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Why Arenít Banks Lending to Small Business? Ask Bernanke.
The American ^ | 05/03/2012 | Scott Shane

Posted on 05/03/2012 6:23:59 AM PDT by SeekAndFind

Banks profit by making loans, not refusing them. So why are banks making fewer loans to small business these days?

On March 29, at a lecture at George Washington University, Federal Reserve Chairman Ben Bernanke innocuously remarked that lately “small businesses have … found it difficult to get credit.” Too bad that none of the students at the lecture thought to ask him why. A case can be made that the Fed is partially responsible.

Bankers, small business owners, and policymakers all agree that small business lending has declined substantially since before the financial crisis and Great Recession. Business loans under $1 million fell 13 percent between June 2007 and June 2011, and the amount lent has declined 19 percent when measured in inflation-adjusted terms, Federal Deposit Insurance Corporation (FDIC) statistics reveal.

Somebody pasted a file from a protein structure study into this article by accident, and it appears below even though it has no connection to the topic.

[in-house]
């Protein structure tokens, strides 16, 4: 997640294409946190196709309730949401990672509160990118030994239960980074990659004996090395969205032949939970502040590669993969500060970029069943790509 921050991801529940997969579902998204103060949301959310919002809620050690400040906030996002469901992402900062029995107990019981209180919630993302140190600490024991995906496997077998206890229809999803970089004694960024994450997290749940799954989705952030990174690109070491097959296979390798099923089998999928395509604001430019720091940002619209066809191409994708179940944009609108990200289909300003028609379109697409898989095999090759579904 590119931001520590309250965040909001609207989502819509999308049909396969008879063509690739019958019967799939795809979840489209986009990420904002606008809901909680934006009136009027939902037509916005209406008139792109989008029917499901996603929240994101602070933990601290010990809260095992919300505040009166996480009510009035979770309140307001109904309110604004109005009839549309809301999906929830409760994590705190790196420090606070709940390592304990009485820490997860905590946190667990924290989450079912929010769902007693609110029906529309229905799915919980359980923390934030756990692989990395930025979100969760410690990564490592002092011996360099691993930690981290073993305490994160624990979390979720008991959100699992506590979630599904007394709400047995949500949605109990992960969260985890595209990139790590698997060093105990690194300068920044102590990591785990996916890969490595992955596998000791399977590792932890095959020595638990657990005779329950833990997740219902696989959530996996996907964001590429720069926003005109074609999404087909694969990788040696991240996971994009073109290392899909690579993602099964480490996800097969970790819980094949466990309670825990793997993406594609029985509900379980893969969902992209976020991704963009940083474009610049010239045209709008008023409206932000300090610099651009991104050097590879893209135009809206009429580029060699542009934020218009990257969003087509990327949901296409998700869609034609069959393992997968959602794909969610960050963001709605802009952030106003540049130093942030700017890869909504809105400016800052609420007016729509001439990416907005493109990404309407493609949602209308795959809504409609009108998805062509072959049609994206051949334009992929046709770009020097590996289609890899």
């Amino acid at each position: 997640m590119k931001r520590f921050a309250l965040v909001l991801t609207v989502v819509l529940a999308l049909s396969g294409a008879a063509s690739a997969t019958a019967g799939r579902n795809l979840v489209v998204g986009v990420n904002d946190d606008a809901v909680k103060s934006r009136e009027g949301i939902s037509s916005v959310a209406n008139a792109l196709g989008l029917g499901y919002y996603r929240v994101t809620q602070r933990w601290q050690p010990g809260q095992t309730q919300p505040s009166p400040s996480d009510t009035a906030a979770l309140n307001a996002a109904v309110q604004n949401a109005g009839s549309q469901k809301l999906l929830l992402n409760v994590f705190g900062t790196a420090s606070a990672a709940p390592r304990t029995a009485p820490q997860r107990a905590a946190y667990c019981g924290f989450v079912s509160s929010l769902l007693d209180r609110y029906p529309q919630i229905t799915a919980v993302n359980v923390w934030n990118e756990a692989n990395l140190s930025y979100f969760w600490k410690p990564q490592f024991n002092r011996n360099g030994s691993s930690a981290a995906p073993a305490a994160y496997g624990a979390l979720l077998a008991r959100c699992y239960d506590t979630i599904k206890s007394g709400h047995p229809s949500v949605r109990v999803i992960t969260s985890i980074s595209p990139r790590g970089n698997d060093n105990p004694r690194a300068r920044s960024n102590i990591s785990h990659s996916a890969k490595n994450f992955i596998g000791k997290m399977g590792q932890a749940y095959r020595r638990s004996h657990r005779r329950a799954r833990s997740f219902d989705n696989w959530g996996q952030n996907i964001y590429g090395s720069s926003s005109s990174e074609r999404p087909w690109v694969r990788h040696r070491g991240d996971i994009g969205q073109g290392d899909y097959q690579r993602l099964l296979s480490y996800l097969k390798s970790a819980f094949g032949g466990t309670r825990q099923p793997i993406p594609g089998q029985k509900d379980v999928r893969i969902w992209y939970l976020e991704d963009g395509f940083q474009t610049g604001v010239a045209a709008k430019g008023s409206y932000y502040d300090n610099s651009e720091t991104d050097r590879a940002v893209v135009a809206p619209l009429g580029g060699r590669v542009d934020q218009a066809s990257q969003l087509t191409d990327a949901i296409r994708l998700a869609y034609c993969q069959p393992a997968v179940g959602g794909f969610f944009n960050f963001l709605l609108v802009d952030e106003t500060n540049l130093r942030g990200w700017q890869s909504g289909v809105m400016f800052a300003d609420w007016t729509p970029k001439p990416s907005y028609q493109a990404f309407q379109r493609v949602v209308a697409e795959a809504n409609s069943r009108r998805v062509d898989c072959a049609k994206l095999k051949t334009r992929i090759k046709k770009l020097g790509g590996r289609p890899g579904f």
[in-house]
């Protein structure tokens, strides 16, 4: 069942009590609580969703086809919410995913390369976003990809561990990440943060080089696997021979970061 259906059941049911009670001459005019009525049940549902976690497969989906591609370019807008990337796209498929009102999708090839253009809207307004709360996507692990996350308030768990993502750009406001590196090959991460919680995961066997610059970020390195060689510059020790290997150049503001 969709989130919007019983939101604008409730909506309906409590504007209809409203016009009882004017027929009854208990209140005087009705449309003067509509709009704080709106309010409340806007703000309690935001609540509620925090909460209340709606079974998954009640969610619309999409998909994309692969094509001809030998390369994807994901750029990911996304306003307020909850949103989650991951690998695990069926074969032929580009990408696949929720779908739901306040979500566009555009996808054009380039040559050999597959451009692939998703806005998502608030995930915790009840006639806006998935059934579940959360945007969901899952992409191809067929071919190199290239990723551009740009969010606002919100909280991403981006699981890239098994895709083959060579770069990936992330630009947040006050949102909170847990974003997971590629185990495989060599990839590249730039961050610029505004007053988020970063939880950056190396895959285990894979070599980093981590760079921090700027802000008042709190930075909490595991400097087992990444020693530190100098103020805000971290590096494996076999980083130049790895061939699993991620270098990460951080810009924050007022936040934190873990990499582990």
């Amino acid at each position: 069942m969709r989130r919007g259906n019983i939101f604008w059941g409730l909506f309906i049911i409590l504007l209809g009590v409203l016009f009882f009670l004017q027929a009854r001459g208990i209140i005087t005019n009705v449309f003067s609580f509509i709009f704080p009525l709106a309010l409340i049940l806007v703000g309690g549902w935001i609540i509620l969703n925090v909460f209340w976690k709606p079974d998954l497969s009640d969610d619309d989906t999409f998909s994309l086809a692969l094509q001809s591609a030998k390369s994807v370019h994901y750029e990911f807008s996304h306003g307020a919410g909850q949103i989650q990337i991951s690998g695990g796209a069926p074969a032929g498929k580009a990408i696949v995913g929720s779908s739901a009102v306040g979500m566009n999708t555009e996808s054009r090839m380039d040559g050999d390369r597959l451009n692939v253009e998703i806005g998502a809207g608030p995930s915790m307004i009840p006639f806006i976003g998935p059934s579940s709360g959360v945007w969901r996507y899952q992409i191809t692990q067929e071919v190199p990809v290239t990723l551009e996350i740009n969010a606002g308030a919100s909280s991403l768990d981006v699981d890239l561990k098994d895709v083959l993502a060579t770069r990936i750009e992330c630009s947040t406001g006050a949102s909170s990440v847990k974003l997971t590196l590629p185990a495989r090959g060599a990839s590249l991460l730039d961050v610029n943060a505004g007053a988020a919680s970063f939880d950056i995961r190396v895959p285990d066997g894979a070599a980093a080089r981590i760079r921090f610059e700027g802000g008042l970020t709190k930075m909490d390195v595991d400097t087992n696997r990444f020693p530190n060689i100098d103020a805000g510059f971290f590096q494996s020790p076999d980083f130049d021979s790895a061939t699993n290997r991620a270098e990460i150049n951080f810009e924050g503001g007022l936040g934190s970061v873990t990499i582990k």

But banks profit by making loans, not refusing them. So why are banks making fewer loans to small business these days? The decline is, in part, a response to the Federal Reserve’s incentives for banks to increase their lending standards.

When bank lending standards increase, fewer companies qualify for loans, cutting small business lending. Small businesses that would have received loans in 2006, when lending standards were less stringent, were unable to get them in 2011, when standards had been ratcheted up. As Kansas City banker Katherine Hunter explained in a recent Federal Reserve Bank of Kansas City publication, “There are businesses that got loans five years ago that would not have today, under more traditional lending practices.”